Fastest hundred possible
It's an equation that any simpleton can compute. Yet, no one has bothered to ask. Few have pondered what would be the fastest hundred imaginable?
Of course the constant is 17. It takes mere seventeen balls of continuous hitting of sixes and albeit a couplet of four runs to complete the sonnet.
Many attempted, but few have come close. Sure there have been seventeen ball fifty by Jayasuria, but a hundred? You gotta be kidding me!
As the format gets shorter and shorter with the noose of constraint ever tightening, here are some look at the ones that are still miles away:
Corey Anderson 36-ball 100
In a rain curtailed match Corey Anderson producing his breathtaking murderous knock. Aptly it took place around the Remarkables mountain range. I was at Sylhet at that time and as I sat in the veranda of my uncle's dak bungalow
a small snippet of news stamped at the corner of the Bangla newspaper struck me. "Old news, " I shrugged away. It was only a moment later that I gathered what just happened mistaking the 36 for Afridi's 37 ball hundred.
Chris Gayle 30-ball 100 in his IPL 175*
Even the jusgernaut of an innings by Chris Gayle couldn't even sniff close to the limit. What did Chris do in seventeen balls? Just score a mere 50!
He would take 30 ball to score the hundred and that is perhaps the record for any fastest hundred in any format of the game. But the jury still awaits about the unknown underkind out there.
Aaron Finch 156
Finch's 100 would come off 47 balls. Still 30 runs short of the magical barrier. This one I witnessed live on TV with my Dad, and next day he'd tell me how all night he visualized himself doing a feat as Finch's or hit six sixes like Gary Sobers or get a first ball bowled wicket. "Dekhaye dite jodi partam." Wish I could show the world how it's done!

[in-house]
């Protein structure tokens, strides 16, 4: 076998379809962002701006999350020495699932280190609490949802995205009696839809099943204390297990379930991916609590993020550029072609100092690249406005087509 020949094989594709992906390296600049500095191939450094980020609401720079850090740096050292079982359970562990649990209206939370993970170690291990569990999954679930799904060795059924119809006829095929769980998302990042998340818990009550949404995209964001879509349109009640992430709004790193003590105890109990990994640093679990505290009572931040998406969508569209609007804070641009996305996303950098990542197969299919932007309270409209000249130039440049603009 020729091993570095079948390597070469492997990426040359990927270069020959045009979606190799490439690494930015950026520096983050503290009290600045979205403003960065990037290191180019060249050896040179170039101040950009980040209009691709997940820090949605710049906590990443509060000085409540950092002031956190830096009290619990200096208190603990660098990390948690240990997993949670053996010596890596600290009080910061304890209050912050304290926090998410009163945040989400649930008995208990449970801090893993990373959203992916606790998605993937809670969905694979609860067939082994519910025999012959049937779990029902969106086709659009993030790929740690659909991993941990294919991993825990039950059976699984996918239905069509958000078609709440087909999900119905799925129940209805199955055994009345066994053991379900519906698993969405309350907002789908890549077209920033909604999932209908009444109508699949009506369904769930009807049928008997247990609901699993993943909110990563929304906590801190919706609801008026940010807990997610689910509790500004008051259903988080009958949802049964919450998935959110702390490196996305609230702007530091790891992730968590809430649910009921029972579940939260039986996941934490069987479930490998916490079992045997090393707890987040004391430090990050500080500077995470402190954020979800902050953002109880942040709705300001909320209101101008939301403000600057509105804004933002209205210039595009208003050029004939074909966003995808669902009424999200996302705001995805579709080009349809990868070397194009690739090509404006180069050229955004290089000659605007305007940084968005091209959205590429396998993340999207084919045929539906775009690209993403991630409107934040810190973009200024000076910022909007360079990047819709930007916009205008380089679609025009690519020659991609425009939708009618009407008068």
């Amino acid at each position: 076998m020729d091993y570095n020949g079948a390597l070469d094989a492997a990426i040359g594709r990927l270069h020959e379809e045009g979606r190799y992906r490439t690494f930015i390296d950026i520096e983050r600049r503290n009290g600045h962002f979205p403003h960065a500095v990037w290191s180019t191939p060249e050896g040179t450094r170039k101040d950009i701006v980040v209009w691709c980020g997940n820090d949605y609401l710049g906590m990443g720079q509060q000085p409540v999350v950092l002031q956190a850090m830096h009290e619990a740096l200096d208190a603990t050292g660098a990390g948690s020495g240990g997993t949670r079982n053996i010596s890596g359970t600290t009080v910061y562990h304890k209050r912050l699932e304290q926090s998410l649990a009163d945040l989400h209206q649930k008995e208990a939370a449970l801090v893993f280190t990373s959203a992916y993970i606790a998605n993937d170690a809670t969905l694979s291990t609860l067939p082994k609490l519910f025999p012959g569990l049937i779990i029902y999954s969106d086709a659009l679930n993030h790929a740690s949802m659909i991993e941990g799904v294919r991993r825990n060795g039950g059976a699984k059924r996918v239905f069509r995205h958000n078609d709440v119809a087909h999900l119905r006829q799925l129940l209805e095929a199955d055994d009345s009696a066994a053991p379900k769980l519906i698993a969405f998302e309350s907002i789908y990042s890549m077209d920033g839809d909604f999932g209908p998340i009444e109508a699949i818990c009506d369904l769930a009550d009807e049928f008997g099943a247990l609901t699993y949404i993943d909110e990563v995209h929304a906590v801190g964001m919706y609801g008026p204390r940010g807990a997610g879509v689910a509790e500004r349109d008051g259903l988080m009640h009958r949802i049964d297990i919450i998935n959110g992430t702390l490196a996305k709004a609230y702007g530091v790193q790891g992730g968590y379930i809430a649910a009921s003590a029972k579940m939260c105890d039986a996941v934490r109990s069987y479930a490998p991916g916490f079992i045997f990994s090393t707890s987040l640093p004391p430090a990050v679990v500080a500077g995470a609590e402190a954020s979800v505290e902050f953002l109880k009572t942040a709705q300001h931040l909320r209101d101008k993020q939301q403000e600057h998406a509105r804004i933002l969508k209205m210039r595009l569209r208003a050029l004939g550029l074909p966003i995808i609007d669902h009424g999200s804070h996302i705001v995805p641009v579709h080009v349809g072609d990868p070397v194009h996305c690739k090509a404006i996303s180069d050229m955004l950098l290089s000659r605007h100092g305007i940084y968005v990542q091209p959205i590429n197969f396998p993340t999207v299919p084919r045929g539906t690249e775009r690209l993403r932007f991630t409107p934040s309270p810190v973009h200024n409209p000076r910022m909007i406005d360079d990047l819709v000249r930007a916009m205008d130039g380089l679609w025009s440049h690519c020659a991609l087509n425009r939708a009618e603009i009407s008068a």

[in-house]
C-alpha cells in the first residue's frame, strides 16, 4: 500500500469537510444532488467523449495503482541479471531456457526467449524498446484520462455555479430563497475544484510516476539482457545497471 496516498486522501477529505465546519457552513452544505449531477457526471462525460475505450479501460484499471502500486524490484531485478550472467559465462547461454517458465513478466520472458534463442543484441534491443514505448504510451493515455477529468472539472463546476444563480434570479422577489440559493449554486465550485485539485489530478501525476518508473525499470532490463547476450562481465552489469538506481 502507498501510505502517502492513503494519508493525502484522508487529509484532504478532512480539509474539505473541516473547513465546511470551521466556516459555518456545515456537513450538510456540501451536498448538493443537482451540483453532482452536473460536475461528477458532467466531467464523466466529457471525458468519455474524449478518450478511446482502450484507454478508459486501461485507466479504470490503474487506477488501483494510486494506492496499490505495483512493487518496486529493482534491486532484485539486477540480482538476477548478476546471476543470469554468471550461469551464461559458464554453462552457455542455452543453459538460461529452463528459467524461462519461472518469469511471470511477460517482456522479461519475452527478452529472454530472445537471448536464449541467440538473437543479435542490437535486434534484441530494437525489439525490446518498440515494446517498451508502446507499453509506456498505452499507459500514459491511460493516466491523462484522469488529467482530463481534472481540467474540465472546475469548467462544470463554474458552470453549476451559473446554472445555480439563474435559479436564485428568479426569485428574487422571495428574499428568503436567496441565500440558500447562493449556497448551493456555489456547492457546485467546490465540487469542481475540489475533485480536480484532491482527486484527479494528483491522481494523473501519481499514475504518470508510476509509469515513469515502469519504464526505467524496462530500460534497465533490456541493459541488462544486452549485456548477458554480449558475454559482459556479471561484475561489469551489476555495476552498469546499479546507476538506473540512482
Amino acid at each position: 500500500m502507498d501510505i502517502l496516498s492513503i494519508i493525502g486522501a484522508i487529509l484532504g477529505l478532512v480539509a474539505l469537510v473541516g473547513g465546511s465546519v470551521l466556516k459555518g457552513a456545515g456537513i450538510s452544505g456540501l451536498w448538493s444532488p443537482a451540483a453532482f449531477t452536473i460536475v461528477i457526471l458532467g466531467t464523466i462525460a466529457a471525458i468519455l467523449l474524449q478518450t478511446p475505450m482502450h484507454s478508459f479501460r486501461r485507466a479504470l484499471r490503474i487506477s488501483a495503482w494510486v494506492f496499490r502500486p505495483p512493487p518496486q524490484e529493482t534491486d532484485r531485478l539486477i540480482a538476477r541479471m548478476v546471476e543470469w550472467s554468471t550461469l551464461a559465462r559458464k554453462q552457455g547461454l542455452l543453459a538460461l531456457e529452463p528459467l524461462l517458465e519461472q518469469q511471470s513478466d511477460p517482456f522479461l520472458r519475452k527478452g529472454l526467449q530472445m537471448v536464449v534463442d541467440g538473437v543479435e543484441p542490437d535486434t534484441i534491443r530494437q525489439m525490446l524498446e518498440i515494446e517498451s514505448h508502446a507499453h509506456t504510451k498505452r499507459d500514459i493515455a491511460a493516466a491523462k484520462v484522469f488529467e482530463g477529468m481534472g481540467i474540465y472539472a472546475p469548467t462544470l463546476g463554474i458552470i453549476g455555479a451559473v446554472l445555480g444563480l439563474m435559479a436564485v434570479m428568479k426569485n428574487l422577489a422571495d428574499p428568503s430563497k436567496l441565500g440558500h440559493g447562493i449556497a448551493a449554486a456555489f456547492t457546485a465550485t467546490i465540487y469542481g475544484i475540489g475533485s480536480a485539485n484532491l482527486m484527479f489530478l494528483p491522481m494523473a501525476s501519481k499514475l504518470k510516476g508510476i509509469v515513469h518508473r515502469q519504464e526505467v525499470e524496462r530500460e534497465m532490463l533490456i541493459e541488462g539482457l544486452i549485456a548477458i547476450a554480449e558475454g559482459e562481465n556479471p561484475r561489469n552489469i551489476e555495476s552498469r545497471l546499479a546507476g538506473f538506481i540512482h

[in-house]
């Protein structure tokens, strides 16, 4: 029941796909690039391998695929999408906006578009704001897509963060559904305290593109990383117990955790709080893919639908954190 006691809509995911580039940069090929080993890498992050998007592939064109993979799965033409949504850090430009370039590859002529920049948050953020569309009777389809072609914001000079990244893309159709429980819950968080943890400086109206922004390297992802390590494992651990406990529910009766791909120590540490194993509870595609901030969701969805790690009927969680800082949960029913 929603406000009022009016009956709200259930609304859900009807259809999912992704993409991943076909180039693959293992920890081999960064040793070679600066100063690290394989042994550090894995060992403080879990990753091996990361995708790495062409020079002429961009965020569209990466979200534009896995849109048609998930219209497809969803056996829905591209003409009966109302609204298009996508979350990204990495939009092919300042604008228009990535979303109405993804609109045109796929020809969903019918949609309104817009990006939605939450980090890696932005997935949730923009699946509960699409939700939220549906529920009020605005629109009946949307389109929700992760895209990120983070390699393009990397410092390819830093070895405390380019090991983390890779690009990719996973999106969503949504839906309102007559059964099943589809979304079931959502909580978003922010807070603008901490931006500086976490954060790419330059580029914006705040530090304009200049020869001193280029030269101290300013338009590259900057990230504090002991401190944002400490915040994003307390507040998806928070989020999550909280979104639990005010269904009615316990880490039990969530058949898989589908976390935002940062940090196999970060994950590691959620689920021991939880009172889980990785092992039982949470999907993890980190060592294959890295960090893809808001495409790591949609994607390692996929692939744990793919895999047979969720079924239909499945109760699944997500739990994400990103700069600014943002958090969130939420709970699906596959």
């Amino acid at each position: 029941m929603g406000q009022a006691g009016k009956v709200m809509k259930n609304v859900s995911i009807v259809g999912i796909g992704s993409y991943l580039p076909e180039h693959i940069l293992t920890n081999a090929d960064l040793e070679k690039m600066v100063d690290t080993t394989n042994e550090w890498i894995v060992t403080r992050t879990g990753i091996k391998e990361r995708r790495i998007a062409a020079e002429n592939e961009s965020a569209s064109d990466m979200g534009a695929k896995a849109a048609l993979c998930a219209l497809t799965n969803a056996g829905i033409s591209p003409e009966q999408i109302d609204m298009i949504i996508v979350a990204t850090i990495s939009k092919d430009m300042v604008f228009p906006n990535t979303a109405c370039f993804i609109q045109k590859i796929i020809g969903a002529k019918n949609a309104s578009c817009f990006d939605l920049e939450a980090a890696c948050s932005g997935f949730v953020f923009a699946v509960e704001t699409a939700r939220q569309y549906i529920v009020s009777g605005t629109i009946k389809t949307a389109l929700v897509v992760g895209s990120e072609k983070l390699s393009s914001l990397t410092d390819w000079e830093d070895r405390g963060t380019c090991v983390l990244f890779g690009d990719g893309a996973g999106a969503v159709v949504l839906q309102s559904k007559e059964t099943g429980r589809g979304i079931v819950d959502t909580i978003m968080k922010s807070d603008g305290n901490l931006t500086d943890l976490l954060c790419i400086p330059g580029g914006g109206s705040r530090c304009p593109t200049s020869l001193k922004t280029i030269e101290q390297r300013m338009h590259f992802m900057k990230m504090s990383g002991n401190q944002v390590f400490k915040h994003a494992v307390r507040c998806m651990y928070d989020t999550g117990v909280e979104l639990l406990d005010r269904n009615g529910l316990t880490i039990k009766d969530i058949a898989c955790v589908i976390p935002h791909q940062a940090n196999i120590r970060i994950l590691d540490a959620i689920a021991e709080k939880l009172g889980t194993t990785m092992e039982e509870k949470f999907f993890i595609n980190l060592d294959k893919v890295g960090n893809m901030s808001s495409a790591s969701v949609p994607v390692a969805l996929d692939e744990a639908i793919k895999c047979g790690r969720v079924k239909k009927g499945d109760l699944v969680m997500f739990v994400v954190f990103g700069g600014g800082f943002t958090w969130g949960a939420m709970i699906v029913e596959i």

'At this age, Dad?' I couldn't help but cheekily suggest.
Sir Viv's record
Sir Vivian Richard's vintage 56 ball 100 will withstand the test of time, but since records are meant to be broken I wouldn't be surprised at all if this one gets shattered too.
Bradman's Blackheath murder
Bradman's page waxes great paeans about his frenzy at Blackheath and rightly so. For this one is the one where he bludgeoned a 100 in just 22 balls.
It was played at Blackheath against a Lithgow XI. As Bill B2lack came to bowl at Bradman, this would be the result over the next three overs:
1st Over 6 6 4 2 4 4 6 1 (33)
2nd Over 6 4 4 6 6 4 6 4 (40)
3rd Over 1 6 6 1 1 4 4 6 (27) & 2
Never mind the fact they were eight-ball overs each. If anyone doubted Bradman's big hitting capability, then it would've been put to rest. Bradman who is known for mostly hitting ground shots would go on to make 256 runs with 14 sixes and 29 fours.
Bradman would later write that it was purely by accident that it happened and it was not pre-planned and everyone was surprised at the outcome even himself.
The fastest 100 that never was
For the off record stats Martin Williamson takes us back to the days of O'Shaughnessy and Graeme Fowler. While O'Shaughnessy would race away to his century in just 35 minutes, it was Graeme Fowler who would make the world record as Lanchashire reached to 190 for noguht: hitting ten consecutive sixes!
In the movie Good Will Hunting
, when the mathematical prodigy played by Matt Damon's character is about to throw away his works, a Fields Medal winner, Professor Lambeau laments:
Most days I wish I'd never met you 'cause then I could sleep at night. I didn't have to walk around with the knowledge that there was someone like you out there.
In cricket we are told to be humble and not let the records get to our heads. Because...just like the movie's unknown talent, for all we know, the next Roger Bannister of cricket is still out there playing freely somewhere...